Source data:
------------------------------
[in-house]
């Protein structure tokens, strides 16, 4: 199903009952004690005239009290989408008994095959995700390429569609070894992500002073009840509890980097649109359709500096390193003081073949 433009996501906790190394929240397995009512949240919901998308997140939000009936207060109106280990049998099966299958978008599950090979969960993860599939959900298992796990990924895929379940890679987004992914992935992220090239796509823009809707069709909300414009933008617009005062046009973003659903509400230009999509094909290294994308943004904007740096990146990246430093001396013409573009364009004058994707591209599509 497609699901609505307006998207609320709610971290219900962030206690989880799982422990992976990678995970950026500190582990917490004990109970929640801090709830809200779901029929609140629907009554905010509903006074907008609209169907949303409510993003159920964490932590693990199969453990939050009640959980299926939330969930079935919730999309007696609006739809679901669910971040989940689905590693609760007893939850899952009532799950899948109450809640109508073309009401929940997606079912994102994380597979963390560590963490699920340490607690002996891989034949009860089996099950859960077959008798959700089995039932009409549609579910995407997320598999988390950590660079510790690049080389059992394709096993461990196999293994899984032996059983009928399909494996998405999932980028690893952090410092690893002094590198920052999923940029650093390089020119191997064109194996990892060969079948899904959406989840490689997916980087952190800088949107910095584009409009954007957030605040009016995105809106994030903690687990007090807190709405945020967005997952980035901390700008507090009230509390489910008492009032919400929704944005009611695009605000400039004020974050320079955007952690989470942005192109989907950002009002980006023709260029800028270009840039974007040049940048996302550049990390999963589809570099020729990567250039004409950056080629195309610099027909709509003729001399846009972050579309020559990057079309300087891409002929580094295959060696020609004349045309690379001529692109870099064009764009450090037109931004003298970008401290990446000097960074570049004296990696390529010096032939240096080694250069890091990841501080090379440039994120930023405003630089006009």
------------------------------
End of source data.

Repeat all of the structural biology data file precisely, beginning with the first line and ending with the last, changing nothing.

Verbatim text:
[in-house]
């Protein structure tokens, strides 16, 4: 199903009952004690005239009290989408008994095959995700390429569609070894992500002073009840509890980097649109359709500096390193003081073949 433009996501906790190394929240397995009512949240919901998308997140939000009936207060109106280990049998099966299958978008599950090979969960993860599939959900298992796990990924895929379940890679987004992914992935992220090239796509823009809707069709909300414009933008617009005062046009973003659903509400230009999509094909290294994308943004904007740096990146990246430093001396013409573009364009004058994707591209599509 497609699901609505307006998207609320709610971290219900962030206690989880799982422990992976990678995970950026500190582990917490004990109970929640801090709830809200779901029929609140629907009554905010509903006074907008609209169907949303409510993003159920964490932590693990199969453990939050009640959980299926939330969930079935919730999309007696609006739809679901669910971040989940689905590693609760007893939850899952009532799950899948109450809640109508073309009401929940997606079912994102994380597979963390560590963490699920340490607690002996891989034949009860089996099950859960077959008798959700089995039932009409549609579910995407997320598999988390950590660079510790690049080389059992394709096993461990196999293994899984032996059983009928399909494996998405999932980028690893952090410092690893002094590198920052999923940029650093390089020119191997064109194996990892060969079948899904959406989840490689997916980087952190800088949107910095584009409009954007957030605040009016995105809106994030903690687990007090807190709405945020967005997952980035901390700008507090009230509390489910008492009032919400929704944005009611695009605000400039004020974050320079955007952690989470942005192109989907950002009002980006023709260029800028270009840039974007040049940048996302550049990390999963589809570099020729990567250039004409950056080629195309610099027909709509003729001399846009972050579309020559990057079309300087891409002929580094295959060696020609004349045309690379001529692109870099064009764009450090037109931004003298970008401290990446000097960074570049004296990696390529010096032939240096080694250069890091990841501080090379440039994120930023405003630089006009």